Was it magic or serendipity that a copy of The Magicians by Lev Grossman showed up in my local Little Free Library the very same week that the related Syfy series showed up on Netflix? I’m not certain, but I can say that reading the book while binge watching the series has me a little convinced that there is magic in the world around me, even if my Popper finger movements haven’t yet led to the dishwasher loading itself. It’s rare that I like an adaptation as much as the book, but experiencing the two together has added a whole new layer of enjoyment to the story and characters for me.
The World We Know
The story of The Magicians revolves around a school (Brakebills) that trains magicians and a series of children’s books about a magical place in the back of a cupboard called Fillory. While it would be easy to dismiss The Magicians immediately as derivative of Harry Potter and The Lion, the Witch, and the Wardrobe, given time Lev Grossman builds his own rich story around these elements. And though even more derivative elements crop up in the one season of the series that I’ve watched, I was always interested enough in Grossman’s characters to shrug it off.
Sequences Out of Time
The TV series and the book (books, really, The Magicians is the first book of a trilogy) are a wonderful case study of how to adapt literature to screen. Apparently this adaptation was done with the help of the author, something I credit with the success of the show, but I’ve seen authorial involvement go as badly as The Magicians goes well. There are notable differences: in the books, Brakebills is a college, on TV it’s a grad school; some of the characters have different names; some of the characters from the books don’t exist in the series; one of the characters from the series barely exists in the book; the timeline in the book is much elongated; etc.
What’s gorgeous about experiencing these two together, though, is the times that they do intersect. I think that’s because are fully realized in their own rights. Yes, there were moments of the series that made a lot more sense when I realized that the characters were originally fresh out of high school, but overall I liked that the series has a little more tooth because of the adult characters and that the books are more innocent. What I liked even more, though, was that I felt like I was having my own Fillory experience where life (TV) would go on every night as we watched episode after episode and a few days later I’d encounter spots in the books (Fillory) where the action overlapped with the series.
One thing that’s remarkable about the generation after mine is how much more fluid their idea of gender is—both in their norms and in who they love—and I appreciate how this was reflected in The Magicians. It’s more obvious in the series, but the source material certainly exists in the book. It’s something I enjoyed about Sense8 as well, until the writers threw away a perfectly good story in favor of scene after scene of pan-sexual orgies. I’m not opposed to depictions of the latter, but please don’t take away my story. The Magicians does a much better job of incorporating the human sexuality of a gender-fluid generation into the context of the story.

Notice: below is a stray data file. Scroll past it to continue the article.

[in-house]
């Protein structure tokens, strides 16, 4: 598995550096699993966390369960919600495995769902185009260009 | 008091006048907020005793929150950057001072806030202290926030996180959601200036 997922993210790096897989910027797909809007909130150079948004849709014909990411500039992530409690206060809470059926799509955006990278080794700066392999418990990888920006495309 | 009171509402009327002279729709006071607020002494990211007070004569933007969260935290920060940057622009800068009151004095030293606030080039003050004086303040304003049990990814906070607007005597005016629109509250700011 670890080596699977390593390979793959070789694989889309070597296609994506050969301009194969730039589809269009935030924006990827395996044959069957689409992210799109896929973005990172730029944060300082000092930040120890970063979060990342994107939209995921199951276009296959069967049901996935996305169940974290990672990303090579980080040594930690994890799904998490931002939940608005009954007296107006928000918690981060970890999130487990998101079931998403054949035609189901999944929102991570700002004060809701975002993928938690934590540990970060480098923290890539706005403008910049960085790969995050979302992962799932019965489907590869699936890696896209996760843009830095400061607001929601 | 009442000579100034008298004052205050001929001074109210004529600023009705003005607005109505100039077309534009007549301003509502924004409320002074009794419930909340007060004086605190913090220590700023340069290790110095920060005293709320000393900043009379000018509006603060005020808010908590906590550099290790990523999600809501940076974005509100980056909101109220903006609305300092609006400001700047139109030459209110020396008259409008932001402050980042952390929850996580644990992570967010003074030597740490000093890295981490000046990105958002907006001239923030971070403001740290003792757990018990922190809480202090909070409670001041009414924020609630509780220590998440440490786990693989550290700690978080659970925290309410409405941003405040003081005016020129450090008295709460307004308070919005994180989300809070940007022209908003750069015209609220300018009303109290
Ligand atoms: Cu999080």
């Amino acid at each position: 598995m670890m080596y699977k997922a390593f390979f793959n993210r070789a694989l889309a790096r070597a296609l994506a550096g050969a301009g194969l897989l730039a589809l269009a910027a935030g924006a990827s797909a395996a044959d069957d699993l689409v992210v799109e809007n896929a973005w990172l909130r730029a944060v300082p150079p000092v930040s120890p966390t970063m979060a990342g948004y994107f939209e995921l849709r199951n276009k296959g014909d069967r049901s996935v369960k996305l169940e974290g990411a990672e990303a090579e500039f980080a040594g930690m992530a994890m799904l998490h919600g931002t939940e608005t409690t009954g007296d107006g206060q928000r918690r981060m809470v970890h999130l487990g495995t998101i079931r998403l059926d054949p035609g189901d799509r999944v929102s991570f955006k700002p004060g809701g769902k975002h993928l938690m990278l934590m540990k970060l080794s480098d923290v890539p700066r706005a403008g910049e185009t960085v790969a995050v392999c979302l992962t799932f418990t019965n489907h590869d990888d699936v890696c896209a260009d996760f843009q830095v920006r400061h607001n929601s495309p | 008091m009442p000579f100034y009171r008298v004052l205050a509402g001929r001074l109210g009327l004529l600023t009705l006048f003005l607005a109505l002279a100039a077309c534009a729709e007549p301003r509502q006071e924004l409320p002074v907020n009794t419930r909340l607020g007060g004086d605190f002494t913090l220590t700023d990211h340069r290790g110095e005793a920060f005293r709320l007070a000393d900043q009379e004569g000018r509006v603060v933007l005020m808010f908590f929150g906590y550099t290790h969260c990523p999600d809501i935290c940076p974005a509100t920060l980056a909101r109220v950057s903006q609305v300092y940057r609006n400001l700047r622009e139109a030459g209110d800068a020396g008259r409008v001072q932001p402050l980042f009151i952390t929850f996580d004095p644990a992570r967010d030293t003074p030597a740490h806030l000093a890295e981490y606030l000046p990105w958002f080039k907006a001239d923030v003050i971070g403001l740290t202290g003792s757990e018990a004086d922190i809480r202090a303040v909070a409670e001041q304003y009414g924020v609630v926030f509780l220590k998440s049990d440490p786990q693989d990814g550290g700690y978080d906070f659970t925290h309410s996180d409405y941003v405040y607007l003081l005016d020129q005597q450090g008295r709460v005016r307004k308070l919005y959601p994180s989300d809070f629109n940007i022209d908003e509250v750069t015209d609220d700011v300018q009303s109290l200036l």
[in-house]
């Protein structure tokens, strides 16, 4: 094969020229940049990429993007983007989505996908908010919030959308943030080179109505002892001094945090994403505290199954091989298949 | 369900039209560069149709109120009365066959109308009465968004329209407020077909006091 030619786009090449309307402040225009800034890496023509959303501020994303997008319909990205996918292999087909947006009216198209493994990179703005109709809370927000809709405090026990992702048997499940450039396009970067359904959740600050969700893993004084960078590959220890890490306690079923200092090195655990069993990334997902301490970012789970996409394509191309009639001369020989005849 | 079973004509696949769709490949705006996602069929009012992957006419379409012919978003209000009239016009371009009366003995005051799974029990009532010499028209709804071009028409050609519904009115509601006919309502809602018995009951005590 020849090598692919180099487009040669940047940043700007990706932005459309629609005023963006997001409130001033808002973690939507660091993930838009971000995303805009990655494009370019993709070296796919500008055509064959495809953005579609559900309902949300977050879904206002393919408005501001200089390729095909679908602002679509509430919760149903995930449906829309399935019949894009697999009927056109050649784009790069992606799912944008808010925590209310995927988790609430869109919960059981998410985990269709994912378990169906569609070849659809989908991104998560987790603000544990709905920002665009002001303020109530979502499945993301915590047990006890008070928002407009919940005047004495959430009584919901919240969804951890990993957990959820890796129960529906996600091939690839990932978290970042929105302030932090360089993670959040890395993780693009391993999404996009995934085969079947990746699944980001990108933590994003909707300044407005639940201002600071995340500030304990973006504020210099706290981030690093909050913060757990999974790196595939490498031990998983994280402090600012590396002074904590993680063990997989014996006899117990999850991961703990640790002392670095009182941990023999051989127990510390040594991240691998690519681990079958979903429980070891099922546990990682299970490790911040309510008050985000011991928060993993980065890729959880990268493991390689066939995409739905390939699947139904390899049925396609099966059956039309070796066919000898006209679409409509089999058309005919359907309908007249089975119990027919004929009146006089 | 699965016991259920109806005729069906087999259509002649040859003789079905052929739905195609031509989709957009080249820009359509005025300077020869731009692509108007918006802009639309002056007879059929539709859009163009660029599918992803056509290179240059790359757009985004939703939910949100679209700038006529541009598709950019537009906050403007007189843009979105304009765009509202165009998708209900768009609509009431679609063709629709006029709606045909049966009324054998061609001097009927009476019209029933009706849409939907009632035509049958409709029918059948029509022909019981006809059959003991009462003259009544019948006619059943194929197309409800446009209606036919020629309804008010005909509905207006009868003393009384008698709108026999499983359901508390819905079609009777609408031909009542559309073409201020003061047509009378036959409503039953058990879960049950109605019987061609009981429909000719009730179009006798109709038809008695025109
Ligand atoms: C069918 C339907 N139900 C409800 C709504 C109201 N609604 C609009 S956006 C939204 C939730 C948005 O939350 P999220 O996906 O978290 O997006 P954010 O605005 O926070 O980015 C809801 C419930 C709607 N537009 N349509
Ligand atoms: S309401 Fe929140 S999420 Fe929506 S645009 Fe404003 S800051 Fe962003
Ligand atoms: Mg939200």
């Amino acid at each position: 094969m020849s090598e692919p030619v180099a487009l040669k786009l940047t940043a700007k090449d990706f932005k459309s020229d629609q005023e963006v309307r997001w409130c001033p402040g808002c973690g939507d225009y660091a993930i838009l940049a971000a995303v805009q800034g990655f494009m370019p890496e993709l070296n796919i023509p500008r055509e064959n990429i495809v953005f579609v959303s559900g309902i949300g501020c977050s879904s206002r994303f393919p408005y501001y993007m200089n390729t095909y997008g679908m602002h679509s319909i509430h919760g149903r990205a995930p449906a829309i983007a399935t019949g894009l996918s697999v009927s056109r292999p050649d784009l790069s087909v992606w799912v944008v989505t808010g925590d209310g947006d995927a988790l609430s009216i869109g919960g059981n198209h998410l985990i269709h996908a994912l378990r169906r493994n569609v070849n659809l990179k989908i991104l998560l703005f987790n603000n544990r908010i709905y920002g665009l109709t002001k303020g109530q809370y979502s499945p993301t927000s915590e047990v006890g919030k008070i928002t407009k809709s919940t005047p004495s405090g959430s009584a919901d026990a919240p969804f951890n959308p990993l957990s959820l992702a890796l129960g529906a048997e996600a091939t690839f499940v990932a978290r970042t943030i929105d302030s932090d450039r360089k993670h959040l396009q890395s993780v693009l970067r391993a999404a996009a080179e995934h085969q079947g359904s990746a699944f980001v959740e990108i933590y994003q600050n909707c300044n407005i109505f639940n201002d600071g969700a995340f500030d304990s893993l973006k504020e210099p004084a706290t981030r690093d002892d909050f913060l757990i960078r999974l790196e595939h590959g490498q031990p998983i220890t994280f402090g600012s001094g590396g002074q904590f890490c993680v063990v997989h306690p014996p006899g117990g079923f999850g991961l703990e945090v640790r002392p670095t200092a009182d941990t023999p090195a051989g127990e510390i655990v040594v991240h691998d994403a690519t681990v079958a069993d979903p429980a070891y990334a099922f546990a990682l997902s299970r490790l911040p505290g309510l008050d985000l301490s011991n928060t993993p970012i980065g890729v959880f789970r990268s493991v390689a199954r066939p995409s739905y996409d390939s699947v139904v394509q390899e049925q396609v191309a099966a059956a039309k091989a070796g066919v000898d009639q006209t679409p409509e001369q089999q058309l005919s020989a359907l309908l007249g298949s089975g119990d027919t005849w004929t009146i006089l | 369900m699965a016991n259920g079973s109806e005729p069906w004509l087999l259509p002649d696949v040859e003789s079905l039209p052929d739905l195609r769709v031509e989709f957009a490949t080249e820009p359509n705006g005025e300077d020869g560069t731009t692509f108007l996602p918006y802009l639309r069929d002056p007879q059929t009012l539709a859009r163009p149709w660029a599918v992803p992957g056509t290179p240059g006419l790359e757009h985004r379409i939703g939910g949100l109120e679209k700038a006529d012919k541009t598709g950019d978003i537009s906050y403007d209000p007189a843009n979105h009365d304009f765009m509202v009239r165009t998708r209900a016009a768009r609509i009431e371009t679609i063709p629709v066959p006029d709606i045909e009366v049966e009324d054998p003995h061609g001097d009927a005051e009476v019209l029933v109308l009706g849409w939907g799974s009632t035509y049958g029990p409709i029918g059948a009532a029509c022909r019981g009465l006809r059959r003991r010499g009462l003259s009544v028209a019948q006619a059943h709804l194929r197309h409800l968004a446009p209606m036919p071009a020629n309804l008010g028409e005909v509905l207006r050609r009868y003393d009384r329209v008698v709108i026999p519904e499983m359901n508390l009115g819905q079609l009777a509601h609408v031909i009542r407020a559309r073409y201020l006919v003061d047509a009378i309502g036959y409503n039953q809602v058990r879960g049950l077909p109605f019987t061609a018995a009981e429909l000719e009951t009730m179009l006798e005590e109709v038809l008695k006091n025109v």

Book or Series?
Let’s be honest, time is short now that I’m a mom and I’m choosier than ever about what I read. But I still watch a couple hours of TV a night because I can sit next to my husband and share an experience without applying too much mental effort.
Whereas I ran through the show as fast as possible given the above schedule, if I hadn’t had a couple of holidays and a sick day, I might not have finished the book at all. I really appreciated the compressed timeline of the series when compared to the somewhat lagging action of the book (especially after Quentin leaves Brakebills). I appreciate that it’s difficult to portray creative malaise and a post-grad slump in print, but it’s much harder to read a slow portrayal of said malaise.
I’m excited to see the next season of the show, too, because there were aspects of Fillory that I think will translate better to screen. In the books there are all these mishmashed chimeras that were underdeveloped and felt pretty throwaway. Plus, one of my favorite characters (no hints!) disappeared for far too long in the book.
As I said, I’m glad that Lev Grossman was involved in the adaptation. I think he might be a better screenwriter than a novelist and I don’t think I’ll read the next in the series.
To make up your own mind about The Magicians, pick up a copy from Powell’s Books. Your purchase keeps indie booksellers in business and I receive a commission.
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